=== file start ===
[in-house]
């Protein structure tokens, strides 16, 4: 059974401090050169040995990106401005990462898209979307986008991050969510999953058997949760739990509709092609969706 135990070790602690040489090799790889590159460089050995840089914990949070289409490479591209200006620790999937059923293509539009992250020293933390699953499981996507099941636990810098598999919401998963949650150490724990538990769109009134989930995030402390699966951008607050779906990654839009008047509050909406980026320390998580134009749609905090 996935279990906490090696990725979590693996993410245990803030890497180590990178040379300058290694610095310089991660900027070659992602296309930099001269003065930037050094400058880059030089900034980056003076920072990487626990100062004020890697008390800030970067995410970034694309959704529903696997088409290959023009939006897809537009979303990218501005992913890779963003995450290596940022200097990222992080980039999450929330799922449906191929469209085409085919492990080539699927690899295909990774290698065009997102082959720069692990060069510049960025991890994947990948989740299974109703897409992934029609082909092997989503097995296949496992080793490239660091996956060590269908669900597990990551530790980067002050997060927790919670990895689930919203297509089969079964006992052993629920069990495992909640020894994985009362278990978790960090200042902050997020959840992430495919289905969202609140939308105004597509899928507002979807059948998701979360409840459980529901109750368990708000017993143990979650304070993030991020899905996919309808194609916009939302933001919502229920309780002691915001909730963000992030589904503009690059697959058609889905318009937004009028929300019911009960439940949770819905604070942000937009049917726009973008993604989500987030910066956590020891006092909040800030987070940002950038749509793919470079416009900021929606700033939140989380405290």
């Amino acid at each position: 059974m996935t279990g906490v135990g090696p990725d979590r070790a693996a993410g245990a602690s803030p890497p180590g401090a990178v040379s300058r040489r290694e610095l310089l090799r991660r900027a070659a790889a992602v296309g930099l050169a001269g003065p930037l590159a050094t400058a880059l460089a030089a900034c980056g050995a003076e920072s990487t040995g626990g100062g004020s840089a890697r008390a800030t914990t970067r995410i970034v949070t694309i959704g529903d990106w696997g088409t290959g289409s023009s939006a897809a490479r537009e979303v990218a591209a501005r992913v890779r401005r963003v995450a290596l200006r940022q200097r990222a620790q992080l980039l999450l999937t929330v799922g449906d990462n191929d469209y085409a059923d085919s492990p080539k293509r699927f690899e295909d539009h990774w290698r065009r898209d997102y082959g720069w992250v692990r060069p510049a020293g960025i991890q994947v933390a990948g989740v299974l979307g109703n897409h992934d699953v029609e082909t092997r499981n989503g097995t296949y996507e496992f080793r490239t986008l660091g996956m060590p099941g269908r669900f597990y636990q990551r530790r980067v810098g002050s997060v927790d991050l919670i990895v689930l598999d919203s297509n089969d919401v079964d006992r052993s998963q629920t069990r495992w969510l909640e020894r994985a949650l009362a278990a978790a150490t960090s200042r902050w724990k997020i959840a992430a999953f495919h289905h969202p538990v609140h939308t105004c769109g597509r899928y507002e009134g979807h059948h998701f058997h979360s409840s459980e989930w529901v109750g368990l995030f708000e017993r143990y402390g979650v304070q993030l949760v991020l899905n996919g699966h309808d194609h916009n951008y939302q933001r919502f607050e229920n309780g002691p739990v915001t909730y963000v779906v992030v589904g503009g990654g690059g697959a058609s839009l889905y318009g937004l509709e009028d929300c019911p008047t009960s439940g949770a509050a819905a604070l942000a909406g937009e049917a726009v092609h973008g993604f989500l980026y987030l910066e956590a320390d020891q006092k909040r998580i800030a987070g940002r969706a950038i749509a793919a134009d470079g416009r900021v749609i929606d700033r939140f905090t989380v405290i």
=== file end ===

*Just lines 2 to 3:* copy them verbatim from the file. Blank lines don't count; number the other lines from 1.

């Protein structure tokens, strides 16, 4: 059974401090050169040995990106401005990462898209979307986008991050969510999953058997949760739990509709092609969706 135990070790602690040489090799790889590159460089050995840089914990949070289409490479591209200006620790999937059923293509539009992250020293933390699953499981996507099941636990810098598999919401998963949650150490724990538990769109009134989930995030402390699966951008607050779906990654839009008047509050909406980026320390998580134009749609905090 996935279990906490090696990725979590693996993410245990803030890497180590990178040379300058290694610095310089991660900027070659992602296309930099001269003065930037050094400058880059030089900034980056003076920072990487626990100062004020890697008390800030970067995410970034694309959704529903696997088409290959023009939006897809537009979303990218501005992913890779963003995450290596940022200097990222992080980039999450929330799922449906191929469209085409085919492990080539699927690899295909990774290698065009997102082959720069692990060069510049960025991890994947990948989740299974109703897409992934029609082909092997989503097995296949496992080793490239660091996956060590269908669900597990990551530790980067002050997060927790919670990895689930919203297509089969079964006992052993629920069990495992909640020894994985009362278990978790960090200042902050997020959840992430495919289905969202609140939308105004597509899928507002979807059948998701979360409840459980529901109750368990708000017993143990979650304070993030991020899905996919309808194609916009939302933001919502229920309780002691915001909730963000992030589904503009690059697959058609889905318009937004009028929300019911009960439940949770819905604070942000937009049917726009973008993604989500987030910066956590020891006092909040800030987070940002950038749509793919470079416009900021929606700033939140989380405290």
């Amino acid at each position: 059974m996935t279990g906490v135990g090696p990725d979590r070790a693996a993410g245990a602690s803030p890497p180590g401090a990178v040379s300058r040489r290694e610095l310089l090799r991660r900027a070659a790889a992602v296309g930099l050169a001269g003065p930037l590159a050094t400058a880059l460089a030089a900034c980056g050995a003076e920072s990487t040995g626990g100062g004020s840089a890697r008390a800030t914990t970067r995410i970034v949070t694309i959704g529903d990106w696997g088409t290959g289409s023009s939006a897809a490479r537009e979303v990218a591209a501005r992913v890779r401005r963003v995450a290596l200006r940022q200097r990222a620790q992080l980039l999450l999937t929330v799922g449906d990462n191929d469209y085409a059923d085919s492990p080539k293509r699927f690899e295909d539009h990774w290698r065009r898209d997102y082959g720069w992250v692990r060069p510049a020293g960025i991890q994947v933390a990948g989740v299974l979307g109703n897409h992934d699953v029609e082909t092997r499981n989503g097995t296949y996507e496992f080793r490239t986008l660091g996956m060590p099941g269908r669900f597990y636990q990551r530790r980067v810098g002050s997060v927790d991050l919670i990895v689930l598999d919203s297509n089969d919401v079964d006992r052993s998963q629920t069990r495992w969510l909640e020894r994985a949650l009362a278990a978790a150490t960090s200042r902050w724990k997020i959840a992430a999953f495919h289905h969202p538990v609140h939308t105004c769109g597509r899928y507002e009134g979807h059948h998701f058997h979360s409840s459980e989930w529901v109750g368990l995030f708000e017993r143990y402390g979650v304070q993030l949760v991020l899905n996919g699966h309808d194609h916009n951008y939302q933001r919502f607050e229920n309780g002691p739990v915001t909730y963000v779906v992030v589904g503009g990654g690059g697959a058609s839009l889905y318009g937004l509709e009028d929300c019911p008047t009960s439940g949770a509050a819905a604070l942000a909406g937009e049917a726009v092609h973008g993604f989500l980026y987030l910066e956590a320390d020891q006092k909040r998580i800030a987070g940002r969706a950038i749509a793919a134009d470079g416009r900021v749609i929606d700033r939140f905090t989380v405290i």